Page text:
(\lambda x . x + 1)(2) ⇒ 3

(\lambda x y. x + y)(2,3) ⇒ 5

Anyway, as I was saying, we get the same now w/ CPS + tail call with the help from \lambda and we get this (refer to the previous post!)

Notice now we have an extra parameter – which we conveniently call continuation (which could have been any name we wished) but note! It is equal to the identity function found in R. The identity function returns the same thing we pass to it. See line 21 and 25. Note that in line 30, the text I underlined in green stands for the continuation work that needs to be done – a bit requiring some reflection because it is a curried function.

Note another idea – I am calling the recursive function deep again inside it. Here is the result

You might say – hmm, that code looks wild, it looks like voodoo to me. We can re-write it a bit better so here is another version:

In line 46-47, I re-arranged the code so it can be better analyzed. The we now have a name for the lambda.

I marked with a red arrow the continuation command for deeper thought. Here is the result of execution…It works!

So note, again, we are indeed doing tail recursion here because, the last thing we are doing is we cleanly call back ourselves.

Functional programming is not popular because it seems to suggest you need to learn a few more conventions on top of the language but for me, it does wind up more elegant in the end.

Let me know if you have any suggestions or any topic you would like me to tackle next time.

Doing Tail Recursion in R

December 23, 2020

FibonacciSpiralI have been reflecting on recursion lately and as far as I know, tail recursion is the best kind of recursion and is the way to go in R. However, I heard R’s interpreter does not optimize recursion, which is sad. At least, it does help you not to blow up your call stack. There are several ways of handling this:

  • By using Trampolines. However, this is not straight forward and can be messy for some. It is not intuitive.
  • By using type of continuation passing function definition. There is a gist of this in here by a great R author Thomas Mailund who wrote the book Functional Programming in R.-

In this post, I shall follow Mailund’s recommendation of how to do tail recursion in R, but I will do this using the Fibonacci Sequence rather than the usual Factorial example to illustrate recursion.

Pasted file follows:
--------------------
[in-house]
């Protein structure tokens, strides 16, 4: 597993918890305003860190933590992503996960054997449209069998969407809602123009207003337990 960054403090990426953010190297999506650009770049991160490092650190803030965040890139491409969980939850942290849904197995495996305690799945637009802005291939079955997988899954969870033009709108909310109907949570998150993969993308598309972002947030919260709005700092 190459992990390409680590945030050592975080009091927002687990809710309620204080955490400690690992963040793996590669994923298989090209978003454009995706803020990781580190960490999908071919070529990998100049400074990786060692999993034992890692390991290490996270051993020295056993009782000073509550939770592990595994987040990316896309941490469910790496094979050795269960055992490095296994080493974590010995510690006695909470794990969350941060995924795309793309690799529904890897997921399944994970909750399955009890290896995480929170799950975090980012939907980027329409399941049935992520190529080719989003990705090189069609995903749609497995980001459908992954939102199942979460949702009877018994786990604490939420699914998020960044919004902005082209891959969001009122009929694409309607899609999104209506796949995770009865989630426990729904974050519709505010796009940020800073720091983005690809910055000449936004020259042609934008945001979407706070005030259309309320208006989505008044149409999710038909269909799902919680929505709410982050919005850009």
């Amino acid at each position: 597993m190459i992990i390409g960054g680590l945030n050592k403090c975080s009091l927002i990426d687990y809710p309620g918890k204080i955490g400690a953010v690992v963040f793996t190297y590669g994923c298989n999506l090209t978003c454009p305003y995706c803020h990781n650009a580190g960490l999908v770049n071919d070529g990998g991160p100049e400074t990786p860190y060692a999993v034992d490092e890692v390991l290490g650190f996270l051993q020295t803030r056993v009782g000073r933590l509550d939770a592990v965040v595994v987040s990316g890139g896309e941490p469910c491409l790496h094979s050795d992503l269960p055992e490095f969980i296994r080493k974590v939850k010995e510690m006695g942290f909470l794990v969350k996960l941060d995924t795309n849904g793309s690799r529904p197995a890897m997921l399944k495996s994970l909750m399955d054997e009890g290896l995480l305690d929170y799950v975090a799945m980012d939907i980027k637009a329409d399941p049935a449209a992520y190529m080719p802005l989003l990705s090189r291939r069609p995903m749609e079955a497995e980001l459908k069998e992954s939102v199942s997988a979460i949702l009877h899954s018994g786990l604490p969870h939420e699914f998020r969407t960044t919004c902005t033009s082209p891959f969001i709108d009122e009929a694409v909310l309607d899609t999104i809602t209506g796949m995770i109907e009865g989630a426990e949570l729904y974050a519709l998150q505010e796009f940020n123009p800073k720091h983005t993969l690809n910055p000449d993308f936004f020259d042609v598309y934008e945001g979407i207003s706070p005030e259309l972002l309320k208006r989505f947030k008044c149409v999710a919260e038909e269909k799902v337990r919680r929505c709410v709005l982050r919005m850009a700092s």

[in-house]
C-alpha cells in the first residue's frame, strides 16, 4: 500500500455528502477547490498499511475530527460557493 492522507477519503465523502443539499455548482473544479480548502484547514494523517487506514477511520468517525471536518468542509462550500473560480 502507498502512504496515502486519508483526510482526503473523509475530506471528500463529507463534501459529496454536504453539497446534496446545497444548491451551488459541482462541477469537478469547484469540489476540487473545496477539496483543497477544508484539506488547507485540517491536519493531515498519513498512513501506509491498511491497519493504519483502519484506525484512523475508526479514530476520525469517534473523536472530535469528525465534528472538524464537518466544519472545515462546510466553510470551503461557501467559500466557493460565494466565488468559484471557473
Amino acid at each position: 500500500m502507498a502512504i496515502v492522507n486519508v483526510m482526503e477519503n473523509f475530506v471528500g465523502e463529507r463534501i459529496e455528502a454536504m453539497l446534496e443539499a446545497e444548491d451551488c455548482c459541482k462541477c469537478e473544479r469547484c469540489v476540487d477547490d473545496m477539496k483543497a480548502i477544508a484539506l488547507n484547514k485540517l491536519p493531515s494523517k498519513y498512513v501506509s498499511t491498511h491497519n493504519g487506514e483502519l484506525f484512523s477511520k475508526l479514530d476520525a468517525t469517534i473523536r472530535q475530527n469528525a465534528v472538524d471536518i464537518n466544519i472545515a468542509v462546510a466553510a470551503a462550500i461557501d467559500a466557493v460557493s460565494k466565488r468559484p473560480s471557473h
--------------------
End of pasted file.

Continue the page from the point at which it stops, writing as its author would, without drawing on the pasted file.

Mathematically, the Fibonacci Sequence is formulated this way:

F_0 = 0, F_1 = 1 and F_n = F_{n - 1} + F_{n - 2}

Here are a few leading sequences 0, 1, 1, 2, 3, 5, 8, 13, 21, 34 etc.

Following the mathematical form, we get this R code which reminds you of the C syntax:

The definition of tail recursion is that the last thing your recursion should do is to do nothing else except to call the function again. Although this follows neatly the mathematical form, this is not doing tail recursion.

The reason is that it is not simply calling the function, it does something more. It does call the function but it is adding the result of the calls. By definition, this is not tail recursion, it does not simply call the function. Non-tail recursion can blow up your call stack heap. So, you could be lucky or not so lucky as you do not know what n might be when your function is called.

Below is the same version but legally does a tail recursion

Few things to observe. Notice now that we do not simply pass n to the function. There are more arguments. a, b are what is called accumulators. I know, it is not natural and it needs a bit more mental work than the non functional style. Note the {,}. I placed them there because for some reason the R version 4.0.3 will give me the error below if I do not put them there although legally it is not required by the syntax. Here is what I get if I don’t :

However, there is a certain cuteness in this code. Observe that the a position is acting as F_{n - 1}, and the b position is acting as F_n.